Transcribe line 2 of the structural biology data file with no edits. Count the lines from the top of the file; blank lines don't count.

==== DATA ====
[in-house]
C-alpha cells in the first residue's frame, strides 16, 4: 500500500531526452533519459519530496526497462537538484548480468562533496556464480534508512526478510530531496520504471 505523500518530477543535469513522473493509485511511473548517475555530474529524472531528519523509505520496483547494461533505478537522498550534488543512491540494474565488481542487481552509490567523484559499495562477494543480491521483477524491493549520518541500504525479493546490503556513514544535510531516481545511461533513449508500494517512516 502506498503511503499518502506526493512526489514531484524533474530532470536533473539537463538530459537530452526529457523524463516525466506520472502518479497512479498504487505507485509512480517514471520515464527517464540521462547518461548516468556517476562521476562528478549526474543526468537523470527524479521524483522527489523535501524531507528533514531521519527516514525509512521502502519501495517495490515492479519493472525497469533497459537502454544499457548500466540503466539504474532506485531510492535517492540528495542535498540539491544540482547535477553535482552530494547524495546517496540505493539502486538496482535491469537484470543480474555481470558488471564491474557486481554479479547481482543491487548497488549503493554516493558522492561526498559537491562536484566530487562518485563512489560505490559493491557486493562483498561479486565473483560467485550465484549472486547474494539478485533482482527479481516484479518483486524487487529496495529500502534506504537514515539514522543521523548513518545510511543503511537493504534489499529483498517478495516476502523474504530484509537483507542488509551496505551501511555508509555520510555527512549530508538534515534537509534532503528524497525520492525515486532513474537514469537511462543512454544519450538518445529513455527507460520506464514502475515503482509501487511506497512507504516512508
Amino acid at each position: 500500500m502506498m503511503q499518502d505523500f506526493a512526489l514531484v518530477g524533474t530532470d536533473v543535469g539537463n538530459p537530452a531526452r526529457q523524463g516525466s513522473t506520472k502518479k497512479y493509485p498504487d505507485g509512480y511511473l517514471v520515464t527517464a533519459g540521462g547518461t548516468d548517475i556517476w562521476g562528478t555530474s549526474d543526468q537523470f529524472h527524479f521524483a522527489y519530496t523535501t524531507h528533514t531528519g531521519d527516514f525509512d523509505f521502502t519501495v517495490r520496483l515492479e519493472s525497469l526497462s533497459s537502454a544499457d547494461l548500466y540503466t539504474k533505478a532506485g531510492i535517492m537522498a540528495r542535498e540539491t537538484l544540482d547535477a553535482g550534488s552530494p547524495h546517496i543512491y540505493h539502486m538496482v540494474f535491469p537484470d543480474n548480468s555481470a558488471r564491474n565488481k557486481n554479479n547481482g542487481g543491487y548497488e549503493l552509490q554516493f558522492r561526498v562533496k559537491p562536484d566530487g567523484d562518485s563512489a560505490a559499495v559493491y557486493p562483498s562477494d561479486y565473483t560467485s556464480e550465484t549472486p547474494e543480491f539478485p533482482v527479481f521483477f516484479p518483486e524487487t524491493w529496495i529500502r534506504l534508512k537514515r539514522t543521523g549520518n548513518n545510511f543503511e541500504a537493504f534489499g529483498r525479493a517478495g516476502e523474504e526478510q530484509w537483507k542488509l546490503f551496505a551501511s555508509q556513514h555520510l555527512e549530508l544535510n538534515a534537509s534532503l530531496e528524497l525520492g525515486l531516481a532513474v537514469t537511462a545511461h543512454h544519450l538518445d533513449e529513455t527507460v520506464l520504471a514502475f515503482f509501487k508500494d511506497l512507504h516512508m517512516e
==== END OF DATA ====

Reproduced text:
C-alpha cells in the first residue's frame, strides 16, 4: 500500500531526452533519459519530496526497462537538484548480468562533496556464480534508512526478510530531496520504471 505523500518530477543535469513522473493509485511511473548517475555530474529524472531528519523509505520496483547494461533505478537522498550534488543512491540494474565488481542487481552509490567523484559499495562477494543480491521483477524491493549520518541500504525479493546490503556513514544535510531516481545511461533513449508500494517512516 502506498503511503499518502506526493512526489514531484524533474530532470536533473539537463538530459537530452526529457523524463516525466506520472502518479497512479498504487505507485509512480517514471520515464527517464540521462547518461548516468556517476562521476562528478549526474543526468537523470527524479521524483522527489523535501524531507528533514531521519527516514525509512521502502519501495517495490515492479519493472525497469533497459537502454544499457548500466540503466539504474532506485531510492535517492540528495542535498540539491544540482547535477553535482552530494547524495546517496540505493539502486538496482535491469537484470543480474555481470558488471564491474557486481554479479547481482543491487548497488549503493554516493558522492561526498559537491562536484566530487562518485563512489560505490559493491557486493562483498561479486565473483560467485550465484549472486547474494539478485533482482527479481516484479518483486524487487529496495529500502534506504537514515539514522543521523548513518545510511543503511537493504534489499529483498517478495516476502523474504530484509537483507542488509551496505551501511555508509555520510555527512549530508538534515534537509534532503528524497525520492525515486532513474537514469537511462543512454544519450538518445529513455527507460520506464514502475515503482509501487511506497512507504516512508